Sabine Weiss and Fred Herzog never tire of patiently, carefully strolling through cities. For it is urban landscapes, which they help us to see and feel, that best reflect their world, their obsessions, their commitments.
Beginning this 20th June, the Centre Georges Pompidou will host an exhibit on Sabine Weiss, and to add our contribution, we've brought together her images and those of Fred Herzog, who chose colour as the best way to express his identity.
Sabine Weiss and Fred Herzog? Why bring together these two photographers? They belong to the same generation that came to photography in an effort to return to the real and to the human after the experimentation of the 1920s and the horrors of World War Two, but that seems hardly enough of a justification. A much stronger connection is that they have both made the city the center of their works, which belong to two different traditions, one European, the other North-American. Mirror City puts them face to face, inviting a comparison of the reflections they offer of post-war urban reality.
Born in Switzerland in 1924, Sabine Weiss settled in Paris in 1946, where she soon became one of the reporter-illustrators, or “dilettante photographers”, to use Willy Ronis’ term, who benefited from the rise of the press, engaging in reportage as well as fashion and advertising. During the 1950s – the period covered by this exhibit – Weiss engaged in personal projects, which she kept up through the middle of the following decade and eventually returned to. At the time, she looked closely at Paris, its streets, the vacant lots around the city, the men, women and children who filled it, or who tried to live there, those “lost souls” whom she liked to photograph, similarly to Robert Doisneau and Izis.
Her humanist photography privileged empathy over social critique, but still aimed to bear witness. Her images are simple and effective, their classical composition rebuffing avant-garde contributions such as close-ups and tilted or off-center points of view. They emphasize atmosphere, all while being carried, in Weiss' own words in Intimes convictions, by 'an intuition about what is the moment'. She goes further, when discussing L'Audace (1950), which shows an enterprising boy and a young girl pinned down on the grass, 'Even if we do not consciously register the little girl there running behind the lovers, we know that she is passing'.
Fred Herzog's gaze turned more toward the United States than the Europe he came from. Born in Germany in 1930, he emigrated to Canada and settled in Vancouver in 1953. A medical photographer by profession, he dedicated a part of his free time to photographing his adopted hometown. His work is firmly in line with New York street photography, and the North American interest in vernacular or popular visual culture, as evidenced by the exhibit's neon signs, posters and comics. His approach is as realist as the books of Gustave Flaubert and John Dos Passos that inspired it, and his preferred tool to achieve this realism is colour.
Herzog made his first colour photographs as early as 1953, before moving exclusively to colour four years later. At a time when the use of colour was the exclusive domain of amateur or commercial photographers, Herzog was one of the first – long before William Eggleston, Stephen Shore and others – to use it on the street for artistic reasons. Weiss also dabbled in colour, but only to satisfy certain commissions. For her personal work, she always chose black and white. In Intimes convictions, she explains that with black and white, 'one's mind is freer to dig deeper into the anecdotal, to go beyond it to reach a purer abstraction'.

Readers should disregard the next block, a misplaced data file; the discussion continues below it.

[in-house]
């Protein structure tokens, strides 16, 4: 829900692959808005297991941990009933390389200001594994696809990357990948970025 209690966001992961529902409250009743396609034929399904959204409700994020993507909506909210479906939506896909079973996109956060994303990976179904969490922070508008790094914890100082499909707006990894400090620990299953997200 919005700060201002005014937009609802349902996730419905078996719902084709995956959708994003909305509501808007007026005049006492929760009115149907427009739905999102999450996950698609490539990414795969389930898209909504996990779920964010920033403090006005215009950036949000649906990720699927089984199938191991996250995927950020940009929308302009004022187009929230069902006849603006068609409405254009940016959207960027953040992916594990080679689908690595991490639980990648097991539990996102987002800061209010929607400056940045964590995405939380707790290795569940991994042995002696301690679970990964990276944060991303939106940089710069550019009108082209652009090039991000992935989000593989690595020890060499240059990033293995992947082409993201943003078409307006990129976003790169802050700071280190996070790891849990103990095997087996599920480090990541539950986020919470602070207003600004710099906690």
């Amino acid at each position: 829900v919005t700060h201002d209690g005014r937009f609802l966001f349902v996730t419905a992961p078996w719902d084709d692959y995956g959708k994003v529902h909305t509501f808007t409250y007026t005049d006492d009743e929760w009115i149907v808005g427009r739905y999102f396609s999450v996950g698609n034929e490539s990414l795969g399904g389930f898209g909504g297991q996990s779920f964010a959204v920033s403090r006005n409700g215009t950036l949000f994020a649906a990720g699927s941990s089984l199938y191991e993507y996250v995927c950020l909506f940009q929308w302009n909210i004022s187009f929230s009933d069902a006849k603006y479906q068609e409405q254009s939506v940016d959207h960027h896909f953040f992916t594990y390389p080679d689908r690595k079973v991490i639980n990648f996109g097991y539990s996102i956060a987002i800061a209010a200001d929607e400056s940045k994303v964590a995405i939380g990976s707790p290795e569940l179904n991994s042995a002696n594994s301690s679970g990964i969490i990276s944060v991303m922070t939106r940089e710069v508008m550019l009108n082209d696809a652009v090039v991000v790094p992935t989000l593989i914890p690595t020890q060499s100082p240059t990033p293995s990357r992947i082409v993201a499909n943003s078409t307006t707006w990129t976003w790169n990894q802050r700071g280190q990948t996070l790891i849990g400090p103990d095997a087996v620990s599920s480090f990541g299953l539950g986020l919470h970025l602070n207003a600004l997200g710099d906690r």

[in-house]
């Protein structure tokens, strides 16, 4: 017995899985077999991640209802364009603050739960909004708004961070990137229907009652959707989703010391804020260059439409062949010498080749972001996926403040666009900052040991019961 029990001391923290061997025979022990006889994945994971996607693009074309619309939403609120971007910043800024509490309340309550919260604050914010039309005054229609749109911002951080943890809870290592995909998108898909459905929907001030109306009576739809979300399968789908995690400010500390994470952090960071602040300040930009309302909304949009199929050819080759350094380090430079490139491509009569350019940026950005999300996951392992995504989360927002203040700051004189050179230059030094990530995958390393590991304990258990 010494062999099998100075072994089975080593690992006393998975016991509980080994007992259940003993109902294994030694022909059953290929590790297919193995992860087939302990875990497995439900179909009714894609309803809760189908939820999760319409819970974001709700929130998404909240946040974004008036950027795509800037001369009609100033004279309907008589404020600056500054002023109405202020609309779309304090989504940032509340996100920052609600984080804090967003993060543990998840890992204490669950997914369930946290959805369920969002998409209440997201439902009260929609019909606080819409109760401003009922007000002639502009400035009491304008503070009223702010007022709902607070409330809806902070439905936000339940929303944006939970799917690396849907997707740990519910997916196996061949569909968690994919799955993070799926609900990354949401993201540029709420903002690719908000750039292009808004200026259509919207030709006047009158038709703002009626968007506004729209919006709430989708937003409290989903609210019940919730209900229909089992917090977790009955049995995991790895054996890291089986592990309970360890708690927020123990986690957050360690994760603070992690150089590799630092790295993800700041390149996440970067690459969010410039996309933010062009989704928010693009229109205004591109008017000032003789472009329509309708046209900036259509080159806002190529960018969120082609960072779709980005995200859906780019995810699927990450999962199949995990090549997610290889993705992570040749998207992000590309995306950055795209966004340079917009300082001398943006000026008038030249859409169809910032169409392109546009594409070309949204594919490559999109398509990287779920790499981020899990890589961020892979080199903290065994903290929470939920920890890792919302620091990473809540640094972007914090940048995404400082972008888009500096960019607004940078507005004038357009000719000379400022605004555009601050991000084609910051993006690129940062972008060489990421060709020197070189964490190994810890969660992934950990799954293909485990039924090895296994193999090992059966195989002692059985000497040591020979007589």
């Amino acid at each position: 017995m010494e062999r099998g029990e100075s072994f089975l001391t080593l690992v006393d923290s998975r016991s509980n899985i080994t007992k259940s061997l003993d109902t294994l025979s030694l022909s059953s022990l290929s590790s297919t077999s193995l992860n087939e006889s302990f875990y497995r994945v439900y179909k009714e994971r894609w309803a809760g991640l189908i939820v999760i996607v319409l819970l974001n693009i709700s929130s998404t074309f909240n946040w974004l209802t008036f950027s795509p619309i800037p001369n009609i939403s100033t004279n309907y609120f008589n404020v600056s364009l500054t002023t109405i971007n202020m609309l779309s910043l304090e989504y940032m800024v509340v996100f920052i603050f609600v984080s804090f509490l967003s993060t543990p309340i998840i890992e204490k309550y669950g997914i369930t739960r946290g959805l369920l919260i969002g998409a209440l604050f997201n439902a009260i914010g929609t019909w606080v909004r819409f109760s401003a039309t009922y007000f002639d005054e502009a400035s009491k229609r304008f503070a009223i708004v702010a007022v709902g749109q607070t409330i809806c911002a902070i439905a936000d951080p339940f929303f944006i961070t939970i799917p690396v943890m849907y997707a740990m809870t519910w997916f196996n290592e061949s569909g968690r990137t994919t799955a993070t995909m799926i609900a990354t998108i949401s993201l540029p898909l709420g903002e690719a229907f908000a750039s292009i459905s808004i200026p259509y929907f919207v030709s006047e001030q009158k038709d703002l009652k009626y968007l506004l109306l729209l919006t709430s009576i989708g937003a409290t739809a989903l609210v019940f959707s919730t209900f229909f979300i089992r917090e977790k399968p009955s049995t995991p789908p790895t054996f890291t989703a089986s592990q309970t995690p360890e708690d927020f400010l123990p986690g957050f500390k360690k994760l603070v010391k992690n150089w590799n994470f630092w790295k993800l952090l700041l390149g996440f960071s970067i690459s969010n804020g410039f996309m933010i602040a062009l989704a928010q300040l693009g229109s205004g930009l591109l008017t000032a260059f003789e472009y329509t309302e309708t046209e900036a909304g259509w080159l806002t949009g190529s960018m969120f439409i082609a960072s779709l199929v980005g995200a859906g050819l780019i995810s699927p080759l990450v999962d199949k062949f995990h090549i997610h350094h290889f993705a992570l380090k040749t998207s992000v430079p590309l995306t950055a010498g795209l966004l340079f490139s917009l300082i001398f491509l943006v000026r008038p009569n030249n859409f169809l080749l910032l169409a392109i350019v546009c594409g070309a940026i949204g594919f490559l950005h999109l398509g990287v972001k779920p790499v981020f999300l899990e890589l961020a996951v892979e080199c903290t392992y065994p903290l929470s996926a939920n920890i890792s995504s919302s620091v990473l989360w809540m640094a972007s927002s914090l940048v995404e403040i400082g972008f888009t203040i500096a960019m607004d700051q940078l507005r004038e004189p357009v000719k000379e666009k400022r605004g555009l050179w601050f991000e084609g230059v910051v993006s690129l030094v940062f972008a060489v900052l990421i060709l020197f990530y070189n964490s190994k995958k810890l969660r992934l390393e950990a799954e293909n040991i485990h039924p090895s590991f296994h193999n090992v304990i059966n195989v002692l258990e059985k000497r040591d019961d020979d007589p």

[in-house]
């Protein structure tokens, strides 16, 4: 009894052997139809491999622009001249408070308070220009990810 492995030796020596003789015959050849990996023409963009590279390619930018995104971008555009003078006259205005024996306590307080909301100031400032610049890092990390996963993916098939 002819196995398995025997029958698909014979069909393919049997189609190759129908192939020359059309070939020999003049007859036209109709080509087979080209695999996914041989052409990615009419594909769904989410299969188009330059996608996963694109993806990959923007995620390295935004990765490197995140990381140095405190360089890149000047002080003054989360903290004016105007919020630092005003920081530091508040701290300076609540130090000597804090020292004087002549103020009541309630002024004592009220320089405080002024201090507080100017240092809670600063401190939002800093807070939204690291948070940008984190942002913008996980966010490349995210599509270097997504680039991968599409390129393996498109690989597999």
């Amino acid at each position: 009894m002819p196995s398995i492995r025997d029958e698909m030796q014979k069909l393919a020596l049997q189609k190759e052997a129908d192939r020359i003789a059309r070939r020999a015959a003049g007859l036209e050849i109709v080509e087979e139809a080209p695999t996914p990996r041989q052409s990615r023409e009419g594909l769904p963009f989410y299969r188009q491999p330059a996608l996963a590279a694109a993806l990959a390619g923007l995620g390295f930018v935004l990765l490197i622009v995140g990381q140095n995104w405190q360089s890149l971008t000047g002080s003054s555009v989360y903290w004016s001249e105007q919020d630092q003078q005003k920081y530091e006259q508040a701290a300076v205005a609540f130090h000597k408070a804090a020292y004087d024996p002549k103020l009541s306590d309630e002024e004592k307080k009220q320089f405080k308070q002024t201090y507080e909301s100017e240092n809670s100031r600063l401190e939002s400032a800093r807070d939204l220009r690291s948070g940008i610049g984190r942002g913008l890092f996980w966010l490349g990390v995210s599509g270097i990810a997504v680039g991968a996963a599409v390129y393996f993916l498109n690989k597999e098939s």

In some sense, Herzog was trying to achieve the reverse effect by producing a detailed image that adheres to reality. He pragmatically adds that colour helps blend the figure into the background and makes it easier to read the image. His balanced compositions confirm this priority of clarity and readability. Jeff Wall, another Vancouver artist, underscores Herzog's gentle affection. In fact, Herzog's work contrasts sharply with the practice of his American contemporaries, such as Garry Winogrand, who reproduced jerky, brutal street scenes.
In contrast to his contemporaries' style of photography that makes everything striking, the subjects of Herzog's images sometimes seem miniscule, or even absent. For example, why in Hasting & Seymour (1959), does he photograph the woman and the little girl from the back as they prepare to cross the street? The answers seems obvious: for the former's red skirt and the latter's green, red and blue clothes. Herzog was so taken by this chromatic relation that he produced another view centered on the two women's legs.
In short, what is striking in Herzog's photos is less the city itself as photography and its possibilities. And the same goes for Weiss too. But whereas Herzog photographs photography's ability to document reality as it presents itself to him, in all its visual complexity and richness of colour, Weiss underscores its power to transform, to reduce reality to a contrast, as borne out in the numerous effects of back-lighting and night views on display in the exhibit. Light is the subject of these images, and the camera's unique ability to capture it, to capture light, which for her is 'a source of magic, of enchantment, of some inexplicable quality of the photo'.
One thing is certain: with Sabine Weiss and Fred Herzog, the city lends its mirror to photography.
 Sabine Weiss, Intimes convictions, Contrejour, 1989.
 Grant Arnold, 'An Interview with Fred Herzog', in Fred Herzog. Vancouver Photographs, Vancouver Art Gallery/ Douglas & McIntyre, 2007.
 Jeff Wall, 'Vancouver Appearing and Not Appearing in Fred Herzog’s Photographs', in Fred Herzog. Photographs, Douglas & McIntyre, 2011